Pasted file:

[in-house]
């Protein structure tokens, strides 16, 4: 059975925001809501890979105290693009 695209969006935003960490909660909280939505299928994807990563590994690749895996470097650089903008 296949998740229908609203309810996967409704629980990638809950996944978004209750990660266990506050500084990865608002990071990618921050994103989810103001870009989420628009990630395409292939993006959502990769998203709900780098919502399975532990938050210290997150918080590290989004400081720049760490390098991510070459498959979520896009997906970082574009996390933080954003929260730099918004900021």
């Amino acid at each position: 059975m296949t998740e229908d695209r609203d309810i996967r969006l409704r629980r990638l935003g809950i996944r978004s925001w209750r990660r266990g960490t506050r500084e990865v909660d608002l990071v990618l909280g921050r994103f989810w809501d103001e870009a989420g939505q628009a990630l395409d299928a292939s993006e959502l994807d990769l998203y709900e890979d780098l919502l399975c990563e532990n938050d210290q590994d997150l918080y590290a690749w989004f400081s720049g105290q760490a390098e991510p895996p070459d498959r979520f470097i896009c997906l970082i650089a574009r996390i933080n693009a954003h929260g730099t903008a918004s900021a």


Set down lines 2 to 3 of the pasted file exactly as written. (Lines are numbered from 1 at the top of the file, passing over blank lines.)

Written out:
């Protein structure tokens, strides 16, 4: 059975925001809501890979105290693009 695209969006935003960490909660909280939505299928994807990563590994690749895996470097650089903008 296949998740229908609203309810996967409704629980990638809950996944978004209750990660266990506050500084990865608002990071990618921050994103989810103001870009989420628009990630395409292939993006959502990769998203709900780098919502399975532990938050210290997150918080590290989004400081720049760490390098991510070459498959979520896009997906970082574009996390933080954003929260730099918004900021």
């Amino acid at each position: 059975m296949t998740e229908d695209r609203d309810i996967r969006l409704r629980r990638l935003g809950i996944r978004s925001w209750r990660r266990g960490t506050r500084e990865v909660d608002l990071v990618l909280g921050r994103f989810w809501d103001e870009a989420g939505q628009a990630l395409d299928a292939s993006e959502l994807d990769l998203y709900e890979d780098l919502l399975c990563e532990n938050d210290q590994d997150l918080y590290a690749w989004f400081s720049g105290q760490a390098e991510p895996p070459d498959r979520f470097i896009c997906l970082i650089a574009r996390i933080n693009a954003h929260g730099t903008a918004s900021a």